We spend a lot of time talking about all the things we love about wearing wigs.
Wearing wigs reduces the amount of time we spend styling our hair and increases our enjoying lifetime. Wigs let us experiment with different looks as often as we want. And for those of us with thinning hair, wigs can help us feel confident again.
The benefits of wearing wigs are limitless.
But if we're honest, there are some negatives, too. And while some other wig companies might not want to bring it up, we think it’s finally time to air out our issues and address the #1 wig problem nobody wants to talk about...
The #1 wig problem nobody wants to talk about is how often wigs get TANGLED.
No wig style is immune from the style destroyer that is tangled wig hair.
So in the name of straight, well-styled, untangled hair, let’s talk about why your wig is tangling and what you can do to stop it from happening.
Why do wigs tangle more often than bio hair?
The reason your wig gets tangled so often might not be why you think.
Wigs don’t get tangled just because they’re wigs, like some people think.
The three reasons your wig could be tangling:
- You’re wearing the wrong type of wig cap
- You’re using human shampoo and conditioner
- You’re washing your wig too aggressively
You’re wearing the wrong type of wig cap
Cheap machine-made basic wig caps are not constructed as carefully as their hand-tied and monofilament cousins. Sometimes the wig hairs of machine-made wig caps are sewn into the cap in opposite directions.
When wig hairs are laid in opposite directions they “fight against each other” for space and tangle. This is a particularly bad problem because tangles at the root of the cap can be some of the hardest to untangle.
Why? Because it’s so difficult to de-tangle the hair without ripping the wig cap.
The same thing is true with less expensive extension sets. Anytime wig hairs aren’t carefully sewn into their base, all leading in the same direction, it creates friction.
If you usually wear a wig with a standard wig cap, consider upgrading to a 100% hand-tied wig cap and see if you notice a difference in how often your wig tangles.
You’re using human shampoo and conditioner
Another reason your wig might be tangling is because you’re using regular shampoo on a wig, rather than wig shampoo.
Our scalps produce natural oils that keep our hair moisturized. Those oils protect and moisturize our hair, so human hair shampoos and conditioners don’t need to be formulated with those oils.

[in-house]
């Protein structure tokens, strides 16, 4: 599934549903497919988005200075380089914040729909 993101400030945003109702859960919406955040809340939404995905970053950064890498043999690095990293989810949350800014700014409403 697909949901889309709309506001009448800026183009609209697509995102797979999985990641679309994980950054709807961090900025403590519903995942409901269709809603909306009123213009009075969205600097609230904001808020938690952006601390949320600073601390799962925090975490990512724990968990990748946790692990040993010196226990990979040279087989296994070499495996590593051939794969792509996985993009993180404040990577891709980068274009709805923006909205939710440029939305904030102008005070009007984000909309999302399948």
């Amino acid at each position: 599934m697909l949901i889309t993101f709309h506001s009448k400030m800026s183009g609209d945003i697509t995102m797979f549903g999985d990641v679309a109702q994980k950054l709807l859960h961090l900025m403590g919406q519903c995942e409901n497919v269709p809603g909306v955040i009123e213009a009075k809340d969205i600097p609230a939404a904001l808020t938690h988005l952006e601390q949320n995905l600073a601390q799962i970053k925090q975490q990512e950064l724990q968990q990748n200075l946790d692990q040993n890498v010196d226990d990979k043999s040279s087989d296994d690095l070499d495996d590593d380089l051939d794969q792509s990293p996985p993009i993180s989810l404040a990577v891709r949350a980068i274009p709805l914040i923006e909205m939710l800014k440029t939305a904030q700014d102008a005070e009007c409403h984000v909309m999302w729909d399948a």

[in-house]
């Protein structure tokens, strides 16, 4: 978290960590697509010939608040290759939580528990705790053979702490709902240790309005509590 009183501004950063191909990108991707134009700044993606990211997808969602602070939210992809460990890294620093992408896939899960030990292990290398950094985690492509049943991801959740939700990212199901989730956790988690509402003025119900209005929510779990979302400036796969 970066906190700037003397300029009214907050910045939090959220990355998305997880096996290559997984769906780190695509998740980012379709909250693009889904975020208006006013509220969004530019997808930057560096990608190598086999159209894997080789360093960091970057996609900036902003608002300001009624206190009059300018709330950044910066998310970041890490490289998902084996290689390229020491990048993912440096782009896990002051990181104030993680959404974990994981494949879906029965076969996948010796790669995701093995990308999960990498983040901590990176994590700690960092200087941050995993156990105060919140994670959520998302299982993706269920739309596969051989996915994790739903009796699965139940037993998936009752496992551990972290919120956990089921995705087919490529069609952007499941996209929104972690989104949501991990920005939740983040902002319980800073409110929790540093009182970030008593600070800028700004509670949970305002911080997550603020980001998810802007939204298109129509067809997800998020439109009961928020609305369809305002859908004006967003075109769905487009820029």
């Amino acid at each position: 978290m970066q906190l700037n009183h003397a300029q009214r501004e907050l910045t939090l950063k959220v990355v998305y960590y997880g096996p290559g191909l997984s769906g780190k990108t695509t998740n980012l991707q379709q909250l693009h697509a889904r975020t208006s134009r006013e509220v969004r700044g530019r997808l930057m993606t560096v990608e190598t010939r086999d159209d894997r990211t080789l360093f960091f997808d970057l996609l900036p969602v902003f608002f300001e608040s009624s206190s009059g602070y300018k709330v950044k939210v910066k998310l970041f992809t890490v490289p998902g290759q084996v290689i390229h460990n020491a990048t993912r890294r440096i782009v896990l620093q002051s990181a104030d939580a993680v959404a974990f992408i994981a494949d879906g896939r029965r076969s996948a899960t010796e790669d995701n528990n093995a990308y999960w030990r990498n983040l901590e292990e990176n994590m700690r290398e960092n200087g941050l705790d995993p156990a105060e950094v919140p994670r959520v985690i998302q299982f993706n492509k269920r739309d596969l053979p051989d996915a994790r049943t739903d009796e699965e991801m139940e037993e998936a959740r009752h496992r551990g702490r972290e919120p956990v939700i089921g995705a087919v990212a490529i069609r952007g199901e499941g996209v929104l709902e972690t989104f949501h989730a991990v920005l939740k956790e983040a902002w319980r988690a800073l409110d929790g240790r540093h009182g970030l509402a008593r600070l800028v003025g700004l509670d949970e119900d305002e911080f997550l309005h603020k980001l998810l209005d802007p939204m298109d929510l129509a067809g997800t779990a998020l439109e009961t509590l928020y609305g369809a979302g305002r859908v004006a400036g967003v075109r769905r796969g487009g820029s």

Wigs, on the other hand, don’t naturally moisturize themselves. That’s why you need to use wig specific cleansing products that provide your wig with moisture. If you don’t, regardless of wig hair type, your wig will dry out.
And what happens to wig hair when it dries out?
Spoiler: it tangles.
You’re washing your wig too aggressively
If you’re a wig wearing, gone are the days of scrubbing and scrunching your hair while you wash it.
Wash your wig gently. Otherwise, you could rip the cap, rip out hairs, or pull hairs in opposite directions, causing - you guessed it - tangles.
Need a recap on how to wash your wig? Read our Wig Washing Guide.
How often should I wash my wig to keep it moisturized and soft?
We recommend washing your wig every 6 to 8 washes, regardless of wig hair type, to make sure your wig stays soft and untangled.
As your wig gets older and starts to break down, consider washing it even more often. The better moisturized your wig is, the less your wig will tangle.
Should I use special wig care products to keep my wig from tangling?
Sometimes, ultra-moisturizing wig shampoos and conditioners aren’t enough to dissuade tangles.
The best way to make sure your wig stays moisturized - and untangled - is to use a leave-in conditioning spray. A conditioning spray will guarantee that your hair stays soft and shiny for MONTHS, rather than drying out after one or two wears.
Especially if you wear extensions, which tend to get matted at the roots, it’s important to invest in a leave-in conditioner.
How often should I brush my wig to avoid tangles?
Brush your wig twice: right after you wash and condition it and after it dries.
Use a wig brush that won’t pull out your wig hairs or damage the cap. If you run into a tangle (trust us, you will) work out the bottom of the tangle near the ends of your hair first, slowly working your way up towards the roots. If you can, grip the wig hair above the tangle, so that you’re not pulling the cap.
If you wear extensions, hold them at the root while you’re brushing, so you don’t pull your scalp (ouch!).
Why does my wig always tangle at the back?
Longtime wig wearers will know that wig hair tends to get tangled and matted at the back of the neck.
While you can’t avoid wig tangling at the nape of your neck (heat and sweat make sure of that), you could be making it worse.
High collars, wool turtlenecks, and heavy fabrics can all encourage matting and tangling. Wear silky, linen, or light cotton fabrics are less likely to reduce tangling.
Should I air dry or blow-dry to stop wig tangles?
Don’t hate the messenger: but we’re here to tell you that your favorite hairdryer is probably tangling your hair.
When you blow-dry your wig hair, it can rearrange the pattern of the wig hairs, causing them to lay in different directions. And if you’ve read this far, you know wig hairs going in opposite directions is the #1 cause of tangles.
Air drying won’t agitate the wig hairs and therefore won’t tangle your wig.
Want to wig out some more? Then check out these posts:
- The Best Bangs for Your Face Shape
- How to Make a Wig Look Real: Our Top 8 Tips
- Wigs 101: Wig Cap Construction Types
Have a tip or trick for keeping your wig untangled that we didn’t mention? Let us know in the comments!